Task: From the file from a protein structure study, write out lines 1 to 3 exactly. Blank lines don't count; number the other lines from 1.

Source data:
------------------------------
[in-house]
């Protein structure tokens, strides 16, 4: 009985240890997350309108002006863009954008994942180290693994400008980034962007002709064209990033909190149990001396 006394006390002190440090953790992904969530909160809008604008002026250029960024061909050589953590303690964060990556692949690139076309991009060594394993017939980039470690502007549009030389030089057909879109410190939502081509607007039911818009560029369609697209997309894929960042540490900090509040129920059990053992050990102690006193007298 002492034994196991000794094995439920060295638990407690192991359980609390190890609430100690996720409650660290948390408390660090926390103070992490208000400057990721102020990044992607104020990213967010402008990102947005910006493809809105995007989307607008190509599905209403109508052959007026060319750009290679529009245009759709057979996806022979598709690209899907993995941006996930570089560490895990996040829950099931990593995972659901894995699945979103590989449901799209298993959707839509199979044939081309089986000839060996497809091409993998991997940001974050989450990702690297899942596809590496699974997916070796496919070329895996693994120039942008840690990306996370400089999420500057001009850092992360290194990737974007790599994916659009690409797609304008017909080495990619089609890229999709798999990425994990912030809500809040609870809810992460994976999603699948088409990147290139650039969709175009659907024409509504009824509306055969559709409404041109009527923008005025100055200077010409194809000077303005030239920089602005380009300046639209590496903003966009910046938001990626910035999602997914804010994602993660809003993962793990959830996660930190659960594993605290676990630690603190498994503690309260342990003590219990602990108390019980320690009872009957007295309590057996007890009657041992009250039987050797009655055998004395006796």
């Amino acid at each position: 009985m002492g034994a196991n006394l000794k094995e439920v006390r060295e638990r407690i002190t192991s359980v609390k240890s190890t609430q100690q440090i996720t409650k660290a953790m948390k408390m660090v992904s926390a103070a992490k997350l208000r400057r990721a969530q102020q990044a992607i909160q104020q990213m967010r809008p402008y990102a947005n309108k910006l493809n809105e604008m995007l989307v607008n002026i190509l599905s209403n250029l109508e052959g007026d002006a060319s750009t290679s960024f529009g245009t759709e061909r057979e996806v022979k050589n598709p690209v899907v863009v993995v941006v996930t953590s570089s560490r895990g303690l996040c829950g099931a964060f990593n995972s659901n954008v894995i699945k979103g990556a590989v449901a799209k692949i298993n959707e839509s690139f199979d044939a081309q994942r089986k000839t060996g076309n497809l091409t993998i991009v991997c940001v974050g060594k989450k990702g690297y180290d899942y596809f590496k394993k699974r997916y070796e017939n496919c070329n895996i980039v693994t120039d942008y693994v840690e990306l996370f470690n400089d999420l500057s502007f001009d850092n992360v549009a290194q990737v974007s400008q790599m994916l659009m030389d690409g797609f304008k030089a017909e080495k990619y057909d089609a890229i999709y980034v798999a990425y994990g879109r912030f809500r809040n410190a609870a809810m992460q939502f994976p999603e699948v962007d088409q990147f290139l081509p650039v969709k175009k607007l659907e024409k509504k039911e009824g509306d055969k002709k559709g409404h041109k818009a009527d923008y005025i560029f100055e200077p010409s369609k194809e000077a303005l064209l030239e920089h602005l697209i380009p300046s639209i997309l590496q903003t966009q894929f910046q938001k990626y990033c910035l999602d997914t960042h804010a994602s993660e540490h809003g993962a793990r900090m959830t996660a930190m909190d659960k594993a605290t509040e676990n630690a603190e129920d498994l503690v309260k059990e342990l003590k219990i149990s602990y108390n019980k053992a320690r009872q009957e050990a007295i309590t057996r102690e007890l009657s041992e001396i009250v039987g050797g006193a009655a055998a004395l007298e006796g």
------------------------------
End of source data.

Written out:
[in-house]
């Protein structure tokens, strides 16, 4: 009985240890997350309108002006863009954008994942180290693994400008980034962007002709064209990033909190149990001396 006394006390002190440090953790992904969530909160809008604008002026250029960024061909050589953590303690964060990556692949690139076309991009060594394993017939980039470690502007549009030389030089057909879109410190939502081509607007039911818009560029369609697209997309894929960042540490900090509040129920059990053992050990102690006193007298 002492034994196991000794094995439920060295638990407690192991359980609390190890609430100690996720409650660290948390408390660090926390103070992490208000400057990721102020990044992607104020990213967010402008990102947005910006493809809105995007989307607008190509599905209403109508052959007026060319750009290679529009245009759709057979996806022979598709690209899907993995941006996930570089560490895990996040829950099931990593995972659901894995699945979103590989449901799209298993959707839509199979044939081309089986000839060996497809091409993998991997940001974050989450990702690297899942596809590496699974997916070796496919070329895996693994120039942008840690990306996370400089999420500057001009850092992360290194990737974007790599994916659009690409797609304008017909080495990619089609890229999709798999990425994990912030809500809040609870809810992460994976999603699948088409990147290139650039969709175009659907024409509504009824509306055969559709409404041109009527923008005025100055200077010409194809000077303005030239920089602005380009300046639209590496903003966009910046938001990626910035999602997914804010994602993660809003993962793990959830996660930190659960594993605290676990630690603190498994503690309260342990003590219990602990108390019980320690009872009957007295309590057996007890009657041992009250039987050797009655055998004395006796």
């Amino acid at each position: 009985m002492g034994a196991n006394l000794k094995e439920v006390r060295e638990r407690i002190t192991s359980v609390k240890s190890t609430q100690q440090i996720t409650k660290a953790m948390k408390m660090v992904s926390a103070a992490k997350l208000r400057r990721a969530q102020q990044a992607i909160q104020q990213m967010r809008p402008y990102a947005n309108k910006l493809n809105e604008m995007l989307v607008n002026i190509l599905s209403n250029l109508e052959g007026d002006a060319s750009t290679s960024f529009g245009t759709e061909r057979e996806v022979k050589n598709p690209v899907v863009v993995v941006v996930t953590s570089s560490r895990g303690l996040c829950g099931a964060f990593n995972s659901n954008v894995i699945k979103g990556a590989v449901a799209k692949i298993n959707e839509s690139f199979d044939a081309q994942r089986k000839t060996g076309n497809l091409t993998i991009v991997c940001v974050g060594k989450k990702g690297y180290d899942y596809f590496k394993k699974r997916y070796e017939n496919c070329n895996i980039v693994t120039d942008y693994v840690e990306l996370f470690n400089d999420l500057s502007f001009d850092n992360v549009a290194q990737v974007s400008q790599m994916l659009m030389d690409g797609f304008k030089a017909e080495k990619y057909d089609a890229i999709y980034v798999a990425y994990g879109r912030f809500r809040n410190a609870a809810m992460q939502f994976p999603e699948v962007d088409q990147f290139l081509p650039v969709k175009k607007l659907e024409k509504k039911e009824g509306d055969k002709k559709g409404h041109k818009a009527d923008y005025i560029f100055e200077p010409s369609k194809e000077a303005l064209l030239e920089h602005l697209i380009p300046s639209i997309l590496q903003t966009q894929f910046q938001k990626y990033c910035l999602d997914t960042h804010a994602s993660e540490h809003g993962a793990r900090m959830t996660a930190m909190d659960k594993a605290t509040e676990n630690a603190e129920d498994l503690v309260k059990e342990l003590k219990i149990s602990y108390n019980k053992a320690r009872q009957e050990a007295i309590t057996r102690e007890l009657s041992e001396i009250v039987g050797g006193a009655a055998a004395l007298e006796g």